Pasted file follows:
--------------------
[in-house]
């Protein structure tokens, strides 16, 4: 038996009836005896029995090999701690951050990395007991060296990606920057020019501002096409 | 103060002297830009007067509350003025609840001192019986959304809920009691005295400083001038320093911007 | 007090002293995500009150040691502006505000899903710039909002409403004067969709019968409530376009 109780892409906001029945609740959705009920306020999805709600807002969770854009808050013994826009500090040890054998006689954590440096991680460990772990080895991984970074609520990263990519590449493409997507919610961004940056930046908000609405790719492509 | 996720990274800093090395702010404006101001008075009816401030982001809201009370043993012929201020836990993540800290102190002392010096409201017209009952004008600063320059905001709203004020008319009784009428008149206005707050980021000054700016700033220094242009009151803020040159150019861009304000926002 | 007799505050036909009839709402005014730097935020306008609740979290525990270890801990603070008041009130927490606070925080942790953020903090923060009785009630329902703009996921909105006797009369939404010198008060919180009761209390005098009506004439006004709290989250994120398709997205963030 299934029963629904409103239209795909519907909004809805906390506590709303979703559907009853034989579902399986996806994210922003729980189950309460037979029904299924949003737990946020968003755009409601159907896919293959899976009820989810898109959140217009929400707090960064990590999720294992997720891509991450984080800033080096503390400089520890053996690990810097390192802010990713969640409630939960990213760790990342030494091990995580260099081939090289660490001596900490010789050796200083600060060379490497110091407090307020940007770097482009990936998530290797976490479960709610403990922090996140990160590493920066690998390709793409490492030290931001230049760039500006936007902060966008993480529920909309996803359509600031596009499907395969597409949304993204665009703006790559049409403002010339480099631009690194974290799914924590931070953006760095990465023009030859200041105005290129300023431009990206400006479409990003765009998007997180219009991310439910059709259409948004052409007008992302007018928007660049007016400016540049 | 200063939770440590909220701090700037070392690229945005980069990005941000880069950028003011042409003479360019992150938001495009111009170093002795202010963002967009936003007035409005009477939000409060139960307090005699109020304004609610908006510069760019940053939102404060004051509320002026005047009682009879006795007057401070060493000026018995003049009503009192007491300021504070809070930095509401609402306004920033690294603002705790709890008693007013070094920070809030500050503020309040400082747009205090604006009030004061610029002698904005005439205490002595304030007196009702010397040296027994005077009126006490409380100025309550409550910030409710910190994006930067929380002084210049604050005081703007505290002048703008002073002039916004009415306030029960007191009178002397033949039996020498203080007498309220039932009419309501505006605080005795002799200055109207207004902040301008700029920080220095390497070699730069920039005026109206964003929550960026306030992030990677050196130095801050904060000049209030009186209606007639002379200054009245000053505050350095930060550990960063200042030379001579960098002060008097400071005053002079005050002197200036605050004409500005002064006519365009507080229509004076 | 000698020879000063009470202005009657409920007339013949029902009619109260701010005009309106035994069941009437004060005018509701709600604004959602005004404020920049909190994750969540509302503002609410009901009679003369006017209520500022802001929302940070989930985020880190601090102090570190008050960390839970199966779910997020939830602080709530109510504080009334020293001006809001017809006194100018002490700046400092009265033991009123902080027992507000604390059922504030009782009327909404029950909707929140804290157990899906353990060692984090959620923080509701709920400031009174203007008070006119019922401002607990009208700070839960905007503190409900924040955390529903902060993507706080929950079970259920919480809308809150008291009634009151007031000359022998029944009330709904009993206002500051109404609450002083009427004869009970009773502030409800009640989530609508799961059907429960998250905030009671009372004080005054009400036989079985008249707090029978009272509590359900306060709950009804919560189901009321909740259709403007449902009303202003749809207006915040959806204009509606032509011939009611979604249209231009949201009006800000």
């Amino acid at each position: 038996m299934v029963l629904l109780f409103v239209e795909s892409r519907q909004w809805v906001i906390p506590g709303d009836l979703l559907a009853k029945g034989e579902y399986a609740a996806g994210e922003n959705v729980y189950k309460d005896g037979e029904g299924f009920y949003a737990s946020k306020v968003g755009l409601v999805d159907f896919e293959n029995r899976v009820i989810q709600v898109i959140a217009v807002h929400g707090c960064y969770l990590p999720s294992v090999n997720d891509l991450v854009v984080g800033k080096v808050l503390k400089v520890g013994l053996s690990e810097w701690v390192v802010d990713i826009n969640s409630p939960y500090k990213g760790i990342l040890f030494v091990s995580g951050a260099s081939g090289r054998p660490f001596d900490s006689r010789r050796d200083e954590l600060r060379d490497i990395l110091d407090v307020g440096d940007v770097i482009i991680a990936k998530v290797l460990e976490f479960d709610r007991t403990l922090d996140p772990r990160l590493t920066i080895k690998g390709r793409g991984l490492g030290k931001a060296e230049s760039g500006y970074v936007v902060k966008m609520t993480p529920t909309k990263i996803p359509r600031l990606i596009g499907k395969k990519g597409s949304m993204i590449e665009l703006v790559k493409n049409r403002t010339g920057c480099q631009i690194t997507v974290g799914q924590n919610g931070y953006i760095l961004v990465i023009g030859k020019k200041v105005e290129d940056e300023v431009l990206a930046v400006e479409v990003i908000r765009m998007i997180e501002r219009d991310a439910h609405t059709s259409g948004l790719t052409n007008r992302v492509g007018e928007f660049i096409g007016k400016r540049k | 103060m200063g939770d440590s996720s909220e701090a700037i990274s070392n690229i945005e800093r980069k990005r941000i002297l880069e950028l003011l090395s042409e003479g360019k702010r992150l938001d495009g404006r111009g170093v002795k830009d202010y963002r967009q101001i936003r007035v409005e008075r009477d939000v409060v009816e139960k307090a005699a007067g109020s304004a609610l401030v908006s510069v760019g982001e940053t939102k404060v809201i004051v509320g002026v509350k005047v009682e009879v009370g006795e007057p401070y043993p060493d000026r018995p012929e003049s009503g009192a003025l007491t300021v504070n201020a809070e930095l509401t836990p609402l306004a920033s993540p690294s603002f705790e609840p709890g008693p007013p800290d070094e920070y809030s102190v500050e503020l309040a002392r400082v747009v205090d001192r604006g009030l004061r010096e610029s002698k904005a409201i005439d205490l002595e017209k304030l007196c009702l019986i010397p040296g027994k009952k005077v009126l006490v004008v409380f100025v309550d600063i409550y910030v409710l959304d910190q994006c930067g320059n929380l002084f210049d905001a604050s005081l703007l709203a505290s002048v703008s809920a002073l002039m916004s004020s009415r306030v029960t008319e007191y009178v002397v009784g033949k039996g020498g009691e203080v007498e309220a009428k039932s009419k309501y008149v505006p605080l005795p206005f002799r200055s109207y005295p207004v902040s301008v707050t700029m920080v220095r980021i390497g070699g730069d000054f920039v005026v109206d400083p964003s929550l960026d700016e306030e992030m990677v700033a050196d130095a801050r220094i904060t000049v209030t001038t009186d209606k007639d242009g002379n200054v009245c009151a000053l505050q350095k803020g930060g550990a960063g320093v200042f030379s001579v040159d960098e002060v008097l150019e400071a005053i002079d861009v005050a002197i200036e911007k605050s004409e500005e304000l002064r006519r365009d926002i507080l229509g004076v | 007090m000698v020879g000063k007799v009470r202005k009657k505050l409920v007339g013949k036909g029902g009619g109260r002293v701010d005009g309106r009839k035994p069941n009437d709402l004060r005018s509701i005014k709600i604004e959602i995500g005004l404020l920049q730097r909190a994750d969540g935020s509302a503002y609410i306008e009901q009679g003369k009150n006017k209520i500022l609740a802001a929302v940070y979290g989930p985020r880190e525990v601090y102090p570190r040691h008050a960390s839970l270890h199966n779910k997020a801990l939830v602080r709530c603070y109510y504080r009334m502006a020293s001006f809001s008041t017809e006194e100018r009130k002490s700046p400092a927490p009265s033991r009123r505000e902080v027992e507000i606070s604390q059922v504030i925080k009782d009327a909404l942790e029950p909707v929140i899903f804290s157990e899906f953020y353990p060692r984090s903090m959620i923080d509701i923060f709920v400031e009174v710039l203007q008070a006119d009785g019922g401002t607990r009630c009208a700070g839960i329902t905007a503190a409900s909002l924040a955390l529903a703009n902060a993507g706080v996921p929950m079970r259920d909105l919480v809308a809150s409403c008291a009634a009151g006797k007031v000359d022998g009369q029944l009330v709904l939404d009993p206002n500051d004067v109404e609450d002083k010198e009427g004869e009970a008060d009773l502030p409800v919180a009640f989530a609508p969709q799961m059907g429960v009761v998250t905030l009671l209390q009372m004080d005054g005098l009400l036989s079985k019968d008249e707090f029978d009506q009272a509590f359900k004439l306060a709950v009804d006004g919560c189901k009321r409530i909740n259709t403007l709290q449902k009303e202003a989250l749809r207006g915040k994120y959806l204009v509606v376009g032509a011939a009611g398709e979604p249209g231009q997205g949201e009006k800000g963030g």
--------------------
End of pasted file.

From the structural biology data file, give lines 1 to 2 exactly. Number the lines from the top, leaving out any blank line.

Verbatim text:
[in-house]
């Protein structure tokens, strides 16, 4: 038996009836005896029995090999701690951050990395007991060296990606920057020019501002096409 | 103060002297830009007067509350003025609840001192019986959304809920009691005295400083001038320093911007 | 007090002293995500009150040691502006505000899903710039909002409403004067969709019968409530376009 109780892409906001029945609740959705009920306020999805709600807002969770854009808050013994826009500090040890054998006689954590440096991680460990772990080895991984970074609520990263990519590449493409997507919610961004940056930046908000609405790719492509 | 996720990274800093090395702010404006101001008075009816401030982001809201009370043993012929201020836990993540800290102190002392010096409201017209009952004008600063320059905001709203004020008319009784009428008149206005707050980021000054700016700033220094242009009151803020040159150019861009304000926002 | 007799505050036909009839709402005014730097935020306008609740979290525990270890801990603070008041009130927490606070925080942790953020903090923060009785009630329902703009996921909105006797009369939404010198008060919180009761209390005098009506004439006004709290989250994120398709997205963030 299934029963629904409103239209795909519907909004809805906390506590709303979703559907009853034989579902399986996806994210922003729980189950309460037979029904299924949003737990946020968003755009409601159907896919293959899976009820989810898109959140217009929400707090960064990590999720294992997720891509991450984080800033080096503390400089520890053996690990810097390192802010990713969640409630939960990213760790990342030494091990995580260099081939090289660490001596900490010789050796200083600060060379490497110091407090307020940007770097482009990936998530290797976490479960709610403990922090996140990160590493920066690998390709793409490492030290931001230049760039500006936007902060966008993480529920909309996803359509600031596009499907395969597409949304993204665009703006790559049409403002010339480099631009690194974290799914924590931070953006760095990465023009030859200041105005290129300023431009990206400006479409990003765009998007997180219009991310439910059709259409948004052409007008992302007018928007660049007016400016540049 | 200063939770440590909220701090700037070392690229945005980069990005941000880069950028003011042409003479360019992150938001495009111009170093002795202010963002967009936003007035409005009477939000409060139960307090005699109020304004609610908006510069760019940053939102404060004051509320002026005047009682009879006795007057401070060493000026018995003049009503009192007491300021504070809070930095509401609402306004920033690294603002705790709890008693007013070094920070809030500050503020309040400082747009205090604006009030004061610029002698904005005439205490002595304030007196009702010397040296027994005077009126006490409380100025309550409550910030409710910190994006930067929380002084210049604050005081703007505290002048703008002073002039916004009415306030029960007191009178002397033949039996020498203080007498309220039932009419309501505006605080005795002799200055109207207004902040301008700029920080220095390497070699730069920039005026109206964003929550960026306030992030990677050196130095801050904060000049209030009186209606007639002379200054009245000053505050350095930060550990960063200042030379001579960098002060008097400071005053002079005050002197200036605050004409500005002064006519365009507080229509004076 | 000698020879000063009470202005009657409920007339013949029902009619109260701010005009309106035994069941009437004060005018509701709600604004959602005004404020920049909190994750969540509302503002609410009901009679003369006017209520500022802001929302940070989930985020880190601090102090570190008050960390839970199966779910997020939830602080709530109510504080009334020293001006809001017809006194100018002490700046400092009265033991009123902080027992507000604390059922504030009782009327909404029950909707929140804290157990899906353990060692984090959620923080509701709920400031009174203007008070006119019922401002607990009208700070839960905007503190409900924040955390529903902060993507706080929950079970259920919480809308809150008291009634009151007031000359022998029944009330709904009993206002500051109404609450002083009427004869009970009773502030409800009640989530609508799961059907429960998250905030009671009372004080005054009400036989079985008249707090029978009272509590359900306060709950009804919560189901009321909740259709403007449902009303202003749809207006915040959806204009509606032509011939009611979604249209231009949201009006800000």